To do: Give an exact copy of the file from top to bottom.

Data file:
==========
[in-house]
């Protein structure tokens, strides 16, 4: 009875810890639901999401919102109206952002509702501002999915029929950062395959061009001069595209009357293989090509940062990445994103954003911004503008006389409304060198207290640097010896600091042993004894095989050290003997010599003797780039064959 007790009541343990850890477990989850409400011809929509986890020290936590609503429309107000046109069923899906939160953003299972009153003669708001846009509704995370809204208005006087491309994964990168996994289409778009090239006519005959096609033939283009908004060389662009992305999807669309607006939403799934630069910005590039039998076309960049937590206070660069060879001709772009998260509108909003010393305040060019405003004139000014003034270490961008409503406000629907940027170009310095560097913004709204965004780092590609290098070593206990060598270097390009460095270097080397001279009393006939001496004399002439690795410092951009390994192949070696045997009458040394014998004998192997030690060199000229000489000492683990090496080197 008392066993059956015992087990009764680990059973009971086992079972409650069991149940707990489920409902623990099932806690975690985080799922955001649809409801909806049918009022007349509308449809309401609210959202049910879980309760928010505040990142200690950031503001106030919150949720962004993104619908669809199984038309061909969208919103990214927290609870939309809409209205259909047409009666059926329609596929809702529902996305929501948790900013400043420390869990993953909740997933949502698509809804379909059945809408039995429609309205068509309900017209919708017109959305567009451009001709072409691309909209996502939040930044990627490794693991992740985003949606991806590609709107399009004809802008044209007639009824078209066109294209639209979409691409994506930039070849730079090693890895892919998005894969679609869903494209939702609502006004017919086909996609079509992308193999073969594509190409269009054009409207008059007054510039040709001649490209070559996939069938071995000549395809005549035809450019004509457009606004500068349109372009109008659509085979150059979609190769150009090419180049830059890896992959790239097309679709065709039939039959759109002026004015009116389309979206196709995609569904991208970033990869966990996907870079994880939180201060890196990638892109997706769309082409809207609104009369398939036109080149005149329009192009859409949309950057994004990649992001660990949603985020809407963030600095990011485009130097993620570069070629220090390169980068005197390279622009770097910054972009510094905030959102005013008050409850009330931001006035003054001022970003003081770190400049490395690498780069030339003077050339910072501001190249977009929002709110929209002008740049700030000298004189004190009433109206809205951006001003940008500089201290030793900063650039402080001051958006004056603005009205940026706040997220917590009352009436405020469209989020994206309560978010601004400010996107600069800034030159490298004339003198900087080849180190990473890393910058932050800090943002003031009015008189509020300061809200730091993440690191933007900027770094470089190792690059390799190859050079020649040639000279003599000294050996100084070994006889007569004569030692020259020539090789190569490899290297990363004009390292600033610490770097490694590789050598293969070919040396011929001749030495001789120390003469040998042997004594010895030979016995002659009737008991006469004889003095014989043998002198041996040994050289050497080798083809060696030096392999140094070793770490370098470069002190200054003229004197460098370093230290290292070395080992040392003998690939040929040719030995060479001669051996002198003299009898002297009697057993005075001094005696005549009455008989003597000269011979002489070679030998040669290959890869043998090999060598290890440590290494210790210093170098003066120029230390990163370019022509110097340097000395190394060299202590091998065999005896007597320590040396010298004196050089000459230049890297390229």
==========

[in-house]
């Protein structure tokens, strides 16, 4: 009875810890639901999401919102109206952002509702501002999915029929950062395959061009001069595209009357293989090509940062990445994103954003911004503008006389409304060198207290640097010896600091042993004894095989050290003997010599003797780039064959 007790009541343990850890477990989850409400011809929509986890020290936590609503429309107000046109069923899906939160953003299972009153003669708001846009509704995370809204208005006087491309994964990168996994289409778009090239006519005959096609033939283009908004060389662009992305999807669309607006939403799934630069910005590039039998076309960049937590206070660069060879001709772009998260509108909003010393305040060019405003004139000014003034270490961008409503406000629907940027170009310095560097913004709204965004780092590609290098070593206990060598270097390009460095270097080397001279009393006939001496004399002439690795410092951009390994192949070696045997009458040394014998004998192997030690060199000229000489000492683990090496080197 008392066993059956015992087990009764680990059973009971086992079972409650069991149940707990489920409902623990099932806690975690985080799922955001649809409801909806049918009022007349509308449809309401609210959202049910879980309760928010505040990142200690950031503001106030919150949720962004993104619908669809199984038309061909969208919103990214927290609870939309809409209205259909047409009666059926329609596929809702529902996305929501948790900013400043420390869990993953909740997933949502698509809804379909059945809408039995429609309205068509309900017209919708017109959305567009451009001709072409691309909209996502939040930044990627490794693991992740985003949606991806590609709107399009004809802008044209007639009824078209066109294209639209979409691409994506930039070849730079090693890895892919998005894969679609869903494209939702609502006004017919086909996609079509992308193999073969594509190409269009054009409207008059007054510039040709001649490209070559996939069938071995000549395809005549035809450019004509457009606004500068349109372009109008659509085979150059979609190769150009090419180049830059890896992959790239097309679709065709039939039959759109002026004015009116389309979206196709995609569904991208970033990869966990996907870079994880939180201060890196990638892109997706769309082409809207609104009369398939036109080149005149329009192009859409949309950057994004990649992001660990949603985020809407963030600095990011485009130097993620570069070629220090390169980068005197390279622009770097910054972009510094905030959102005013008050409850009330931001006035003054001022970003003081770190400049490395690498780069030339003077050339910072501001190249977009929002709110929209002008740049700030000298004189004190009433109206809205951006001003940008500089201290030793900063650039402080001051958006004056603005009205940026706040997220917590009352009436405020469209989020994206309560978010601004400010996107600069800034030159490298004339003198900087080849180190990473890393910058932050800090943002003031009015008189509020300061809200730091993440690191933007900027770094470089190792690059390799190859050079020649040639000279003599000294050996100084070994006889007569004569030692020259020539090789190569490899290297990363004009390292600033610490770097490694590789050598293969070919040396011929001749030495001789120390003469040998042997004594010895030979016995002659009737008991006469004889003095014989043998002198041996040994050289050497080798083809060696030096392999140094070793770490370098470069002190200054003229004197460098370093230290290292070395080992040392003998690939040929040719030995060479001669051996002198003299009898002297009697057993005075001094005696005549009455008989003597000269011979002489070679030998040669290959890869043998090999060598290890440590290494210790210093170098003066120029230390990163370019022509110097340097000395190394060299202590091998065999005896007597320590040396010298004196050089000459230049890297390229």